Joi Ito's Web

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Cory @ Boing Boing
Enron traders gloating about screwing California

CBS has got hold of tapes of conversations between Enron employees during the California rolling blackouts. The conversations are amazing, basically a bunch of crooks gloating about the savage rogering they're giving to the people of California and how much money they're making. This has put fresh fire into the bellies of lawmakers who have renewed their vows to decapitate Enron's management and stake their heads on pikes outside of every polling place before election day.

Employee 1: "All the money you guys stole from those poor grandmothers in California?

Employee 2: "Yeah, Grandma Millie man.

Employee 1: "Yeah, now she wants her f-----g money back for all the power you've charged right up, jammed right up her a—for f-----g $250 a megawatt hour."


(via Making Light)

Sometimes I worry about privacy and security. Sometime I wonder if it is good that Japan does not have "discovery" (in the legal sense). Then I see stuff like this and I'm glad we have investigative journalism and they have the right to make such things public.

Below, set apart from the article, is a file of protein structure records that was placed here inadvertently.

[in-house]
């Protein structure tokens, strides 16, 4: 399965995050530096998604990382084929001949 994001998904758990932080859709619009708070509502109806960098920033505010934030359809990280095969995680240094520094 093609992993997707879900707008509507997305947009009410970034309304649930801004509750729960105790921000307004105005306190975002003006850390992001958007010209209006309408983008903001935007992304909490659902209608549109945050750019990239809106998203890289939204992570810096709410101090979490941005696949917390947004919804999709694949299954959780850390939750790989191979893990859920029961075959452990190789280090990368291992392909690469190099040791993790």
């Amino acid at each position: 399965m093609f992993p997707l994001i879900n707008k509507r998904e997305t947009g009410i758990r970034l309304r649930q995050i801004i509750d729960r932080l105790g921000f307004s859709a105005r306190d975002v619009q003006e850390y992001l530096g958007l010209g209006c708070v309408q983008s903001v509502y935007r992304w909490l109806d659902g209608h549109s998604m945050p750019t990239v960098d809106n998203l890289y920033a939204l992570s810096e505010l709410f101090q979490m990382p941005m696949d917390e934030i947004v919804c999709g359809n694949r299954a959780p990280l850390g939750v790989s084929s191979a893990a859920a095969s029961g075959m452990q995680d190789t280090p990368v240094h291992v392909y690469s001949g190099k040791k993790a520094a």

Dan Gilmor blogs about this too.


I'm glad we have investigative journalism too -- I'm looking forward to re-establishing an investigatory Federal Justice Department. Imagine Eliot Spitzer moving to the federal level.

I'm wondering if we should establish a Truth and Reconciliation Commission. :)

Security, privacy, freedom...

Are these all contradictory issues or are they problems that can only be solved together? One consequence of answering the first (and wrong) way is what happens to journalists going to the States: why do they have to carry a special visa just because they are journalists?

I posted my little story on:

I'm glad this came to light too.

This kind of arrogance still exists in American business. There are legions who don't believe that there is a choice to be made between right and wrong. Or, more existentially, there are many who pursue their freedoms without regard for the freedoms of others. Just like children.

My hope is that auditors will become the heroes they once were. Hooray for Sarbanes-Oxley.